Ole Miss Has Right to Ban Confederate Flag Waving
The University of Mississippi has the legal right to ban spectators from waving Confederate flags at campus athletic events, the 5th U.S. Court of Appeals has ruled.
The recent decision by the New Orleans court comes three years after Richard Barrett, a lawyer for the White supremacist Nationalist Movement, sued over the issue, claiming the ban violated his First Amendment rights.
In 1999, U.S. District Judge Neal Biggers Jr. ruled that the ban is a reasonable limitation.
University officials had cited safety concerns for the ban, claiming the stick on the end of the flag could be considered dangerous.
The 5th Circuit Court said it found nothing wrong with “the university defendants’ game management policies, which prohibited spectators from carrying sticks and large flags or banners into the University’s football stadium. during athletic contests.”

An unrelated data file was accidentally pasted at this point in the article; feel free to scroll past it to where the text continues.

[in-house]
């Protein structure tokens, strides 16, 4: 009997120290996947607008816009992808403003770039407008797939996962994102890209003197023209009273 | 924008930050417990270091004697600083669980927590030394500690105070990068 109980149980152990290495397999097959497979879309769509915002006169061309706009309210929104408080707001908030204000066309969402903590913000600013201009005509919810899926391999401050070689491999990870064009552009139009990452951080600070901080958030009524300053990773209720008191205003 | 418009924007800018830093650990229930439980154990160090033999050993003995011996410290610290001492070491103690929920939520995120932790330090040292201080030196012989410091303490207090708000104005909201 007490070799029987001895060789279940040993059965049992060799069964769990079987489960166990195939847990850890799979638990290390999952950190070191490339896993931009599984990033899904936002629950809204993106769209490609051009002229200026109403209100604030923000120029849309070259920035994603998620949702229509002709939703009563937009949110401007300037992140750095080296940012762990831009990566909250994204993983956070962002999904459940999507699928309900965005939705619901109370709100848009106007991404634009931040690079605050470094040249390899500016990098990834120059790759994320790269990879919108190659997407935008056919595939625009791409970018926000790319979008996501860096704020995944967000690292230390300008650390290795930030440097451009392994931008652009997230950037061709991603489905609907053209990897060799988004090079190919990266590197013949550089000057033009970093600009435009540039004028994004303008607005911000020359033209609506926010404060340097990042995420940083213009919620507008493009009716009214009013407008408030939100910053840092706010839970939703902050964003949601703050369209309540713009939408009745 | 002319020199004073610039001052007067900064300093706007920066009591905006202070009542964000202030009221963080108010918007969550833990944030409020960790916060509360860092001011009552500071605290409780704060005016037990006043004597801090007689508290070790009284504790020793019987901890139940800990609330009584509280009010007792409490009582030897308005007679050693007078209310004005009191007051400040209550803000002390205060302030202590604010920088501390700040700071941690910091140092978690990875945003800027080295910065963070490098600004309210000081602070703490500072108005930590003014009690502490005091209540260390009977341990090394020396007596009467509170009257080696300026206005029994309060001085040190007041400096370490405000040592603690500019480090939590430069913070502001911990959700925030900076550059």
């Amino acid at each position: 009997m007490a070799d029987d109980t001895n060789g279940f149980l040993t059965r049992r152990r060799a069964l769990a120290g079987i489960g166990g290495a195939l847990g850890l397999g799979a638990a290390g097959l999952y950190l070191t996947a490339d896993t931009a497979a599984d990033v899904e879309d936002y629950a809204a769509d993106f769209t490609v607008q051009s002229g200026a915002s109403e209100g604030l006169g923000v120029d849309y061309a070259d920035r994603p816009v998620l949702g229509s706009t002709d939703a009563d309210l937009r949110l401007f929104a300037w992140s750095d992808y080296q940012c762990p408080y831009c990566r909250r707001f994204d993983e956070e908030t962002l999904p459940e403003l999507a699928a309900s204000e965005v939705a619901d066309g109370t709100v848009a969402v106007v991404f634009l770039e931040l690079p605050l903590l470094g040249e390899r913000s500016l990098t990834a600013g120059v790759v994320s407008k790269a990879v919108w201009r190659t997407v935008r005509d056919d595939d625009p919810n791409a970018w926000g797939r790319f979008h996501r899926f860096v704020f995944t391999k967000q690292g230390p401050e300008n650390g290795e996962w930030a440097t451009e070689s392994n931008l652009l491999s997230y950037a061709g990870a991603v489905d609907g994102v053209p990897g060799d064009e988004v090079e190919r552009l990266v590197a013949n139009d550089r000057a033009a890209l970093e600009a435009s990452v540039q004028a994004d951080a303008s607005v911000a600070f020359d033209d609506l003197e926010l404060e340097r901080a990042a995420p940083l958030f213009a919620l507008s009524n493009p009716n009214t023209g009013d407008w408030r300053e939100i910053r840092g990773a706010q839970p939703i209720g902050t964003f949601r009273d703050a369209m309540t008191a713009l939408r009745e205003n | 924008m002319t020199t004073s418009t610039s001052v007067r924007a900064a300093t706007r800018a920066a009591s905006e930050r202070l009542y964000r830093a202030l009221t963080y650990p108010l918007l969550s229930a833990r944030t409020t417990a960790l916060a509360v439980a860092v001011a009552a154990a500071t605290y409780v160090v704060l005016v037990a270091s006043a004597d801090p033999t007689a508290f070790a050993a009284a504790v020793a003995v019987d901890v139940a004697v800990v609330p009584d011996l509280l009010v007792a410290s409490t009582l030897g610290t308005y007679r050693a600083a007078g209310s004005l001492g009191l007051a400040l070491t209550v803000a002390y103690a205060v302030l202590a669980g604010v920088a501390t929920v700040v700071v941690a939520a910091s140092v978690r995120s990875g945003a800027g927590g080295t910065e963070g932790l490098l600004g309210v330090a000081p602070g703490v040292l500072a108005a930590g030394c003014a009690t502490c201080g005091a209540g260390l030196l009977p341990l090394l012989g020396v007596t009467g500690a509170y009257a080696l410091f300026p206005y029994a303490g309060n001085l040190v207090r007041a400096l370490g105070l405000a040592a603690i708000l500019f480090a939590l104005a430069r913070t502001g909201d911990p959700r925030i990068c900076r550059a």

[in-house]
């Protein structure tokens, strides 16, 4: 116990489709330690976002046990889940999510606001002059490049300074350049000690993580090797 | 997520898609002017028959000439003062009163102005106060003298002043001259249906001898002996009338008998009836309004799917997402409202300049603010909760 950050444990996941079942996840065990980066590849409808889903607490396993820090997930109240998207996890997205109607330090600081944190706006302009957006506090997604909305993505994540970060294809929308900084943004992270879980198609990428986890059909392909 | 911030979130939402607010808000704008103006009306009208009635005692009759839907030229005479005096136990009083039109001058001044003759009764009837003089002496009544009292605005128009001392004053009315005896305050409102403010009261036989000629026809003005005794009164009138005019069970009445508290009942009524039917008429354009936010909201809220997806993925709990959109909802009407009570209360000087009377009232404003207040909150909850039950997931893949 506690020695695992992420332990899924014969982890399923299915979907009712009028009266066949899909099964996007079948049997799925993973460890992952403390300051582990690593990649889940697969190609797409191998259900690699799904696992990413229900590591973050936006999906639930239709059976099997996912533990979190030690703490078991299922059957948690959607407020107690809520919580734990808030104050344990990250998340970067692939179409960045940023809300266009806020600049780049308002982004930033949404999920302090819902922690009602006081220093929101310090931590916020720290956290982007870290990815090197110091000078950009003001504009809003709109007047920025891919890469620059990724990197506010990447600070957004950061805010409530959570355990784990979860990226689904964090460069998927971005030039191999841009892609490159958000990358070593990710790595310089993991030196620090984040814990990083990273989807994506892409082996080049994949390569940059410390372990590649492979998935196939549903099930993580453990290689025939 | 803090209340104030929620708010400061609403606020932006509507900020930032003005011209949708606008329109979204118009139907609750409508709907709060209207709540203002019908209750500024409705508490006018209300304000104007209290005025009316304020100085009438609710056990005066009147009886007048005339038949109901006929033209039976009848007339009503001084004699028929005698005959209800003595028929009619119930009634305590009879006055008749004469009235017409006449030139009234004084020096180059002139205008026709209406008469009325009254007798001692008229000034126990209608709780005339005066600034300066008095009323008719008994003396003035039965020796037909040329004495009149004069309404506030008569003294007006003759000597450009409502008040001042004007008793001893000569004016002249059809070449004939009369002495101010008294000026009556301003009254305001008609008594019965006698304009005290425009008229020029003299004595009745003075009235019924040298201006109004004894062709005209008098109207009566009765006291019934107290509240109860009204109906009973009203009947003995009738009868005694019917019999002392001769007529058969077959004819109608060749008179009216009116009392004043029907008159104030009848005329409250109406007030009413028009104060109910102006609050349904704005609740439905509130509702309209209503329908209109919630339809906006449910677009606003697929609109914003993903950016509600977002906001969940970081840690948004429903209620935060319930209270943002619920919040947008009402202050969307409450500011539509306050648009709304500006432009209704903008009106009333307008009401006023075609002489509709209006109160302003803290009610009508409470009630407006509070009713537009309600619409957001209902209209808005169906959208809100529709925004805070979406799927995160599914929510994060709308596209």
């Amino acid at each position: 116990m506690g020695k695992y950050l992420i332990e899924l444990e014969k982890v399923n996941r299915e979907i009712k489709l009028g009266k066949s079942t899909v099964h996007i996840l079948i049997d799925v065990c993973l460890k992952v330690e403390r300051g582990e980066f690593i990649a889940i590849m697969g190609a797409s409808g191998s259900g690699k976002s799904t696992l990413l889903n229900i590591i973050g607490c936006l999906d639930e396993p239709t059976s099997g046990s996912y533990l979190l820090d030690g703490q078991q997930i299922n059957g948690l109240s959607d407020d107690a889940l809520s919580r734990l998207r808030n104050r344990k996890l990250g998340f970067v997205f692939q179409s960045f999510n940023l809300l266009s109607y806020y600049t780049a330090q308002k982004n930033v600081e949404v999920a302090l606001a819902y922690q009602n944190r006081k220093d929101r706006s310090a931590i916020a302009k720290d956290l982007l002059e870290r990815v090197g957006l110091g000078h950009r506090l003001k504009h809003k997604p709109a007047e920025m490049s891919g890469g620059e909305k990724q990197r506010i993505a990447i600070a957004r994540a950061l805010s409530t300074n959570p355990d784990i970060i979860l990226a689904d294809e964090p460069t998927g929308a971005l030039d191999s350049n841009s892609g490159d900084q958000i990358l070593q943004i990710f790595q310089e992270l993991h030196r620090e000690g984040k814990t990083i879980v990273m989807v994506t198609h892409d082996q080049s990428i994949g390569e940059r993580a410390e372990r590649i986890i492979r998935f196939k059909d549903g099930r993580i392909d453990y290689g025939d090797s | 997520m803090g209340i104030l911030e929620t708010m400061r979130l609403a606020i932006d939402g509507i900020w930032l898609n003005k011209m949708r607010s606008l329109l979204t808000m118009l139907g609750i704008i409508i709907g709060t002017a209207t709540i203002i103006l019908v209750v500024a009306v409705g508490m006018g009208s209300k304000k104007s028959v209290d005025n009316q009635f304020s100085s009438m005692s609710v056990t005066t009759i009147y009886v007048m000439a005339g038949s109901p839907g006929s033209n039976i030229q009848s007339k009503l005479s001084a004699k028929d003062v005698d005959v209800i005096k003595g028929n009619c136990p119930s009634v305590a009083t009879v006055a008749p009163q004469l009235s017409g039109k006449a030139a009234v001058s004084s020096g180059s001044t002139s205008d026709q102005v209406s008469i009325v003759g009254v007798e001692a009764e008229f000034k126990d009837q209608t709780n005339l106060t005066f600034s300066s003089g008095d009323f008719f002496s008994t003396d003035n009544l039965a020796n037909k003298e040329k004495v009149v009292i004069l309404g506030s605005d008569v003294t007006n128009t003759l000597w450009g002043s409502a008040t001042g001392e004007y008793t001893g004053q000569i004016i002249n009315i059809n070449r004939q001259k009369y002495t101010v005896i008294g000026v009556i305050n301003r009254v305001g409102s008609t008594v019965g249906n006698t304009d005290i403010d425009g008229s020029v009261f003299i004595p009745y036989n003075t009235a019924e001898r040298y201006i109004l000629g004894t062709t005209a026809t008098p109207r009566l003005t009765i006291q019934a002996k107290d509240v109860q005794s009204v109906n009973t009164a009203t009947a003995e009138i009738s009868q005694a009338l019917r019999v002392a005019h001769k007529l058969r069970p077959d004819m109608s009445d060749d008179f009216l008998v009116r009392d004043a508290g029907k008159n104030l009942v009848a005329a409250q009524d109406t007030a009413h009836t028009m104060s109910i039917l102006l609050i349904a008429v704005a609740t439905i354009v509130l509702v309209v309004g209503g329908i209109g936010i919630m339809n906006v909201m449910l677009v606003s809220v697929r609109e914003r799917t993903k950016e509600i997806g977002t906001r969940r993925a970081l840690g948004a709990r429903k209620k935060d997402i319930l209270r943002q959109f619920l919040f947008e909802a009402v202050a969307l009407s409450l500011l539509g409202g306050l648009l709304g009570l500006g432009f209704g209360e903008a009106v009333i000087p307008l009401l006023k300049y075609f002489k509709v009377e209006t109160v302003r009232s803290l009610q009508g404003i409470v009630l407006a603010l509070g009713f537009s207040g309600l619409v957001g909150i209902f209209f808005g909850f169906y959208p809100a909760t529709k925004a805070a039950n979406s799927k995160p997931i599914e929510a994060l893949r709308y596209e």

Ole Miss officials adopted the stick-flag policy in fall 1997, weeks after former head football coach Tommy Tuberville asked fans not to wave Confederate flags at games. Tuberville said he didn’t want the flag associated with Ole Miss because of mixed perceptions of its meaning.
The Associated Student Body adopted a resolution supporting Tuberville’s request.
“The debate over the Confederate flag at The University of Mississippi was resolved years ago when the Faculty Senate, the Student Senate, the Alumni Association and the Athletics Department all disassociated the University from the symbol,” says Dr. Robert Khayat, chancellor of Ole Miss.
However, Barrett vowed to appeal. “It is ironic that burning a flag is called free speech, but waving it is not,” he says. “I’m sticking in this ring until I knock the flag haters out.”
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